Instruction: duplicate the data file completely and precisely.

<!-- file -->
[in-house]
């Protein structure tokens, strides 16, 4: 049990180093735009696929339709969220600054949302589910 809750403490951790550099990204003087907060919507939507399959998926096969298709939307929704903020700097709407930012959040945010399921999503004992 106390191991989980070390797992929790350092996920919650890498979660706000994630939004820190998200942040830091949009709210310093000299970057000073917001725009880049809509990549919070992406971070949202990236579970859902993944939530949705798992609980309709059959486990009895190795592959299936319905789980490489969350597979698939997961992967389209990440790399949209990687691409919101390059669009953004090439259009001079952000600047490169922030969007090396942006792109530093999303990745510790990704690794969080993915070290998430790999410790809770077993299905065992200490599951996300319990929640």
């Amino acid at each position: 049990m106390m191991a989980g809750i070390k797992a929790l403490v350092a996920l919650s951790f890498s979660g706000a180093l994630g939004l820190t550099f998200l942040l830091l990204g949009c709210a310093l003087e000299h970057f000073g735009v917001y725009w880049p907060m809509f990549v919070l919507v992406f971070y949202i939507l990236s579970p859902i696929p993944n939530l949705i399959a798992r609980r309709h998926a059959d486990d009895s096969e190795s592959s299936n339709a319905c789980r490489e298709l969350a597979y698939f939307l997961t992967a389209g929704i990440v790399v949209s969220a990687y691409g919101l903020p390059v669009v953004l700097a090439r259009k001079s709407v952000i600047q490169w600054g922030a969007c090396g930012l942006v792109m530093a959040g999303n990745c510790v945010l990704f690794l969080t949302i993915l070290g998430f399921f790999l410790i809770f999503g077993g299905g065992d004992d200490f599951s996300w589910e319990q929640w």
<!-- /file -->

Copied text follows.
[in-house]
């Protein structure tokens, strides 16, 4: 049990180093735009696929339709969220600054949302589910 809750403490951790550099990204003087907060919507939507399959998926096969298709939307929704903020700097709407930012959040945010399921999503004992 106390191991989980070390797992929790350092996920919650890498979660706000994630939004820190998200942040830091949009709210310093000299970057000073917001725009880049809509990549919070992406971070949202990236579970859902993944939530949705798992609980309709059959486990009895190795592959299936319905789980490489969350597979698939997961992967389209990440790399949209990687691409919101390059669009953004090439259009001079952000600047490169922030969007090396942006792109530093999303990745510790990704690794969080993915070290998430790999410790809770077993299905065992200490599951996300319990929640």
């Amino acid at each position: 049990m106390m191991a989980g809750i070390k797992a929790l403490v350092a996920l919650s951790f890498s979660g706000a180093l994630g939004l820190t550099f998200l942040l830091l990204g949009c709210a310093l003087e000299h970057f000073g735009v917001y725009w880049p907060m809509f990549v919070l919507v992406f971070y949202i939507l990236s579970p859902i696929p993944n939530l949705i399959a798992r609980r309709h998926a059959d486990d009895s096969e190795s592959s299936n339709a319905c789980r490489e298709l969350a597979y698939f939307l997961t992967a389209g929704i990440v790399v949209s969220a990687y691409g919101l903020p390059v669009v953004l700097a090439r259009k001079s709407v952000i600047q490169w600054g922030a969007c090396g930012l942006v792109m530093a959040g999303n990745c510790v945010l990704f690794l969080t949302i993915l070290g998430f399921f790999l410790i809770f999503g077993g299905g065992d004992d200490f599951s996300w589910e319990q929640w």